CAPE MAY COURT HOUSE — Michael Mauer was simply waiting for a bus when Anthony J. Friel, high on heroin, crashed his car into another vehicle nearby at a busy Middle Township intersection.
Friel’s car careered off the road, hitting Mauer and others waiting at a bus stop.
“I was going to see my aunt in the Villas,” Mauer said.
Instead, on March 29, 2011, he found himself on the way to AtlantiCare Regional Medical Center, City Campus in Atlantic City. The injuries to his legs were so severe they had to be amputated at the knee.
On Friday, Friel, of Lower Township, was in Superior Court, where he was sentenced after pleading guilty in March to second-degree aggravated assault involving serious bodily injury and the third-degree crime of leaving the scene of an accident.
Under the terms of the plea agreement, Friel was sentenced to 14 years in state prison, a sentence Superior Court Judge Raymond Batten said should serve as a deterrent to others.
“If ever there were crimes committed that could have — and should have — been avoided, this is one such instance,” Batten said.
Batten sentenced Friel to nine years in prison for aggravated assault, subject to the state’s No Early Release Act, meaning he must serve 85 percent of that sentence, or more than 71/2 years, before becoming eligible for parole. Batten also sentenced him to five years in prison, to begin after he serves his first sentence, for leaving the scene. There is no minimum on that term.
Mauer addressed the court during Friday’s sentencing.
“I want to be able to walk. I want to be able to stand. I don’t want to sit in a wheelchair and marry my wife, my soon-to-be wife,” Mauer, 38, said as he his fiancee, Margaret Brownsweiger, looked on.
Friel, 37, had used heroin in the hours before the crash, and was stopped by Wildwood police officers for running a stop sign near Maxwell Field at 10:21 a.m. Knowing his license was suspended, Friel fled.
He drove his Nissan Altima out of Wildwood and into the Rio Grande section of Middle Township, at times reaching speeds in excess of 100 mph.
Friel soon crashed into a truck driven by Jim Meehan, who suffered a broken back, and drove into the bus stop where Mauer and another victim, Victor Kamps, were both hit. Kamps suffered a broken leg.
“I just want to apologize to this gentleman right here,” Friel said.
“I would never intentionally do something like that,” Friel said as he turned toward Mauer.
“I wish there was something I could do financially to help you and help you walk again,” Friel said, adding, “If I could trade places with you, I would.”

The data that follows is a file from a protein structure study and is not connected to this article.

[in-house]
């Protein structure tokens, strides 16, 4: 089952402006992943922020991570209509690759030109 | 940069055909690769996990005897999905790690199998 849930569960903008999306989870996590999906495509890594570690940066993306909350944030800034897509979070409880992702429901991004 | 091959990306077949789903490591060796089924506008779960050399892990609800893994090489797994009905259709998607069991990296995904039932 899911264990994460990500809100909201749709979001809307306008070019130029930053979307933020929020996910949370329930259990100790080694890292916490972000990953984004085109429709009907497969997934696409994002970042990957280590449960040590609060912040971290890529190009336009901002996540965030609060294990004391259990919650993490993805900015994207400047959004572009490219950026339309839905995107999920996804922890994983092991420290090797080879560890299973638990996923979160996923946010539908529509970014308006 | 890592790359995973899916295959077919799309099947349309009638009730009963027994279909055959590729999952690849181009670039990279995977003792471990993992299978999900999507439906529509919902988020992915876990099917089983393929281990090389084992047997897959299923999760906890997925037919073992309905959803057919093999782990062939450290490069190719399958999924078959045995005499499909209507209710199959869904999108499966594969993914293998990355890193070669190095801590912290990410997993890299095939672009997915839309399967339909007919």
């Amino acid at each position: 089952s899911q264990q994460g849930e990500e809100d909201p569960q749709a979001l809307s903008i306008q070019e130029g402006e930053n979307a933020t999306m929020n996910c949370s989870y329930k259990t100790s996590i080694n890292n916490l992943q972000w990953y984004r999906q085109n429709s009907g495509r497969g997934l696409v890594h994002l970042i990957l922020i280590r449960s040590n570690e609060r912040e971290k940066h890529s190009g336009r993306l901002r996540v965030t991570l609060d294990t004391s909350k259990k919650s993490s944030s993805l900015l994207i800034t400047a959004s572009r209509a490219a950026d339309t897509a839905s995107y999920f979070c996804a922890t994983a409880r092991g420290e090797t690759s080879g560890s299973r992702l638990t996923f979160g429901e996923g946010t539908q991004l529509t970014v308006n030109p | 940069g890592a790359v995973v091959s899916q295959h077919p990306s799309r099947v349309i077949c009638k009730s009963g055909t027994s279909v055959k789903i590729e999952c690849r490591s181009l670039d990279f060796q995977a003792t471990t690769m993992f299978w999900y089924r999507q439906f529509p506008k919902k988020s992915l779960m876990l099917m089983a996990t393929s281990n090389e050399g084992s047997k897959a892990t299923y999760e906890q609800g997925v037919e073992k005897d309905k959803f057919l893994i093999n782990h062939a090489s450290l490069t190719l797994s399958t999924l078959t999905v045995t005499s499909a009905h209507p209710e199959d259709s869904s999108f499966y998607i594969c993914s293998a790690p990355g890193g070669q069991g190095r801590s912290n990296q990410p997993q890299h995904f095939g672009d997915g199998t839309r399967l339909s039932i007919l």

Mauer and Brownsweiger then both addressed the court.
Brownsweiger said her fiance faces many more surgeries and likely will never walk again.
“Michael will never be able to walk down the beach and feel the sand between his toes,” she said.
Mauer, of Philadelphia, said he heard Friel’s apology, but he said he didn’t see any emotion from Friel.
“I just hope you learn something out of this,” Mauer said.
Friel’s mother, despite Friel’s objections, also spoke.
She told the court that her son should not be sentenced to 14 years in prison and she blamed Mauer for pushing for the sentence, calling him “the pain in the ass that was at the prosecutor.”
“Mom, mom. Stop,” Friel told her. “That was unnecessary.”
Chief Assistant Prosecutor Rob Johnson said Mauer never asked for anything.
“He never demanded any sort of sentence in this case. That was all my decision,” Johnson told the judge.
Defense attorney David Stefankiewicz told the judge Friel was “extremely remorseful.”
“He never started out that day intending to hurt anyone,” Stefankiewicz said.
Johnson said that Friel ran away from the scene after the crash, leaving the victims behind.
“(Mauer) was there fighting for his life as the defendant ran off,” Johnson said.
Johnson said Friel had a criminal history, which included drug charges and disorderly persons convictions. He had a suspended driver’s license for various administrative charges, Stefankiewicz said.
In addition, he received a concurrent four-year sentence for possession of a controlled dangerous substance, the anti-anxiety drug Xanax. During Friday’s hearing, Friel also pleaded guilty to the single motor vehicle summons of operating a motor vehicle with a suspended license. He received a 180-day jail sentence for that plea. More than a dozen other motor vehicle summonses were dismissed.
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